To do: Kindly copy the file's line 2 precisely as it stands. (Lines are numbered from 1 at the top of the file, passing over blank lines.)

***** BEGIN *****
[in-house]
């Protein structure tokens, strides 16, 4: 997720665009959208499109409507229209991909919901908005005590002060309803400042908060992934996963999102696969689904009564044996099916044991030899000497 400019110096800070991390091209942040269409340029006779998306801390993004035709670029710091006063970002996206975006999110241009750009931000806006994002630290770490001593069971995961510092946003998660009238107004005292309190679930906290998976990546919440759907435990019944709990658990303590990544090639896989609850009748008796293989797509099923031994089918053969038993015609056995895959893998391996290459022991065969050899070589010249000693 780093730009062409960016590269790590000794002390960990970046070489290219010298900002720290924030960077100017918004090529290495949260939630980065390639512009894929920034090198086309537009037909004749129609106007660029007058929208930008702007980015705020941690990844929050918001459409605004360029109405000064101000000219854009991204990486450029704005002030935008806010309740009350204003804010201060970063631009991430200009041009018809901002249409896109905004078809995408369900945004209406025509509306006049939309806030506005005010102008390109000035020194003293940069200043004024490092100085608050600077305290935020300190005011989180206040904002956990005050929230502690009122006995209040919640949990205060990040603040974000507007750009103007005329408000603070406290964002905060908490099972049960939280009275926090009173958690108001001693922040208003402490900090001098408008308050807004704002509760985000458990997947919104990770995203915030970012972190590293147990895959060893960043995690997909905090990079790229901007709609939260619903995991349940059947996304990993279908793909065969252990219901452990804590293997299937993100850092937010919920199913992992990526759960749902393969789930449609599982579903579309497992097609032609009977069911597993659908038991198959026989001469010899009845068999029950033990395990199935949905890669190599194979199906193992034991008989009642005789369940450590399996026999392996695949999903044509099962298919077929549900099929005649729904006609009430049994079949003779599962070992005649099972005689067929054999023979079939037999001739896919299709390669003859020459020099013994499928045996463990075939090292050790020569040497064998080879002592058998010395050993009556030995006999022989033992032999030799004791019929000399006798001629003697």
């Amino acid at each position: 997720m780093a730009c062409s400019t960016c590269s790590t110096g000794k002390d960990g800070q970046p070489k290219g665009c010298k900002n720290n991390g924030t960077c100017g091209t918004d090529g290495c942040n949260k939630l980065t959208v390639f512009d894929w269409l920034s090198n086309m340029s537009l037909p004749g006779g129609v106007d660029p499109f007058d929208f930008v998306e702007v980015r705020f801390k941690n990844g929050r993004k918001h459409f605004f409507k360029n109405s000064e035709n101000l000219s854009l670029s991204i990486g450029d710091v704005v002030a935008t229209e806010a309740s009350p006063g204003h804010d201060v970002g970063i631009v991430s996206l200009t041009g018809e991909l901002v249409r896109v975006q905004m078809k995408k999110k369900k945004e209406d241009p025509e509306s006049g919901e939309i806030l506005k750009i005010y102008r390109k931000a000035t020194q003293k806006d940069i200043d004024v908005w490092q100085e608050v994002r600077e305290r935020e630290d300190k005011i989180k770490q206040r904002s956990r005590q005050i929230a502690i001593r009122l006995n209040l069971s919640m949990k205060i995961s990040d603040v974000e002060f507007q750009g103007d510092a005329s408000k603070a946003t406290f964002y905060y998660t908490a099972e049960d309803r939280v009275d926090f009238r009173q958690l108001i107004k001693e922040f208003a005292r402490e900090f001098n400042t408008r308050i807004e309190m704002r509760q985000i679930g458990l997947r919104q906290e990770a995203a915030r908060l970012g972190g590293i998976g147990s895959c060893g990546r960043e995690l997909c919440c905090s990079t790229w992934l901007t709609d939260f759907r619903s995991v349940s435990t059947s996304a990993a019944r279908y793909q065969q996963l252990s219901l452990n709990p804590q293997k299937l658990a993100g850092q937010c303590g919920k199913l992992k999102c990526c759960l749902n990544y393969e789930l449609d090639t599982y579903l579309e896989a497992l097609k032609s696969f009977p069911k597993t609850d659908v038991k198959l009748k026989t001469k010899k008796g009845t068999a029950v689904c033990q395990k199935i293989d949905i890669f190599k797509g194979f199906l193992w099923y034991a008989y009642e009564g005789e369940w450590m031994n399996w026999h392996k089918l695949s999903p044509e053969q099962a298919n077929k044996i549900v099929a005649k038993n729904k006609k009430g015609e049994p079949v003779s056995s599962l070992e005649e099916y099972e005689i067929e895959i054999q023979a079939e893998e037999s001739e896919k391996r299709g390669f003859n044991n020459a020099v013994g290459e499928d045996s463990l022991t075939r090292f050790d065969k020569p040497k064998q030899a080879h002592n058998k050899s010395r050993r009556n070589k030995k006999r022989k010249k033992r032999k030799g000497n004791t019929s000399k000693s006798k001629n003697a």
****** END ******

């Protein structure tokens, strides 16, 4: 997720665009959208499109409507229209991909919901908005005590002060309803400042908060992934996963999102696969689904009564044996099916044991030899000497 400019110096800070991390091209942040269409340029006779998306801390993004035709670029710091006063970002996206975006999110241009750009931000806006994002630290770490001593069971995961510092946003998660009238107004005292309190679930906290998976990546919440759907435990019944709990658990303590990544090639896989609850009748008796293989797509099923031994089918053969038993015609056995895959893998391996290459022991065969050899070589010249000693 780093730009062409960016590269790590000794002390960990970046070489290219010298900002720290924030960077100017918004090529290495949260939630980065390639512009894929920034090198086309537009037909004749129609106007660029007058929208930008702007980015705020941690990844929050918001459409605004360029109405000064101000000219854009991204990486450029704005002030935008806010309740009350204003804010201060970063631009991430200009041009018809901002249409896109905004078809995408369900945004209406025509509306006049939309806030506005005010102008390109000035020194003293940069200043004024490092100085608050600077305290935020300190005011989180206040904002956990005050929230502690009122006995209040919640949990205060990040603040974000507007750009103007005329408000603070406290964002905060908490099972049960939280009275926090009173958690108001001693922040208003402490900090001098408008308050807004704002509760985000458990997947919104990770995203915030970012972190590293147990895959060893960043995690997909905090990079790229901007709609939260619903995991349940059947996304990993279908793909065969252990219901452990804590293997299937993100850092937010919920199913992992990526759960749902393969789930449609599982579903579309497992097609032609009977069911597993659908038991198959026989001469010899009845068999029950033990395990199935949905890669190599194979199906193992034991008989009642005789369940450590399996026999392996695949999903044509099962298919077929549900099929005649729904006609009430049994079949003779599962070992005649099972005689067929054999023979079939037999001739896919299709390669003859020459020099013994499928045996463990075939090292050790020569040497064998080879002592058998010395050993009556030995006999022989033992032999030799004791019929000399006798001629003697």